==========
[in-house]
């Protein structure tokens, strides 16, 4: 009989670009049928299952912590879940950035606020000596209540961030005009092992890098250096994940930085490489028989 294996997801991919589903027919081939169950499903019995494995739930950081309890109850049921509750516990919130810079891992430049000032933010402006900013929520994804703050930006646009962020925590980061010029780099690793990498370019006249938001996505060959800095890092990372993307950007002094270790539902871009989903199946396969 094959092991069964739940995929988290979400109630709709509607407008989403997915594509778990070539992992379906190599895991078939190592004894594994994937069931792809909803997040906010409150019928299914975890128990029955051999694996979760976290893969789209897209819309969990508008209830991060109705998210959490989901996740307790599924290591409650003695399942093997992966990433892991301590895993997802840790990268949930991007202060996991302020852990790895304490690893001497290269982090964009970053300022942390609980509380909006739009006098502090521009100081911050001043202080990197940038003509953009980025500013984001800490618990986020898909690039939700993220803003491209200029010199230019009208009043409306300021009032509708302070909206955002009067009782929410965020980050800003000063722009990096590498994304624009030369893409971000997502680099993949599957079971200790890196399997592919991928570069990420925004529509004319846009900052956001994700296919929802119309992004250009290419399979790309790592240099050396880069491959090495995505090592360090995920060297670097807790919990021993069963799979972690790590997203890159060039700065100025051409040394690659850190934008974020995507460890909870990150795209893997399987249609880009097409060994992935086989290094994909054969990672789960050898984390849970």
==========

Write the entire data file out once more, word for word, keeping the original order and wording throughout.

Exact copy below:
[in-house]
């Protein structure tokens, strides 16, 4: 009989670009049928299952912590879940950035606020000596209540961030005009092992890098250096994940930085490489028989 294996997801991919589903027919081939169950499903019995494995739930950081309890109850049921509750516990919130810079891992430049000032933010402006900013929520994804703050930006646009962020925590980061010029780099690793990498370019006249938001996505060959800095890092990372993307950007002094270790539902871009989903199946396969 094959092991069964739940995929988290979400109630709709509607407008989403997915594509778990070539992992379906190599895991078939190592004894594994994937069931792809909803997040906010409150019928299914975890128990029955051999694996979760976290893969789209897209819309969990508008209830991060109705998210959490989901996740307790599924290591409650003695399942093997992966990433892991301590895993997802840790990268949930991007202060996991302020852990790895304490690893001497290269982090964009970053300022942390609980509380909006739009006098502090521009100081911050001043202080990197940038003509953009980025500013984001800490618990986020898909690039939700993220803003491209200029010199230019009208009043409306300021009032509708302070909206955002009067009782929410965020980050800003000063722009990096590498994304624009030369893409971000997502680099993949599957079971200790890196399997592919991928570069990420925004529509004319846009900052956001994700296919929802119309992004250009290419399979790309790592240099050396880069491959090495995505090592360090995920060297670097807790919990021993069963799979972690790590997203890159060039700065100025051409040394690659850190934008974020995507460890909870990150795209893997399987249609880009097409060994992935086989290094994909054969990672789960050898984390849970």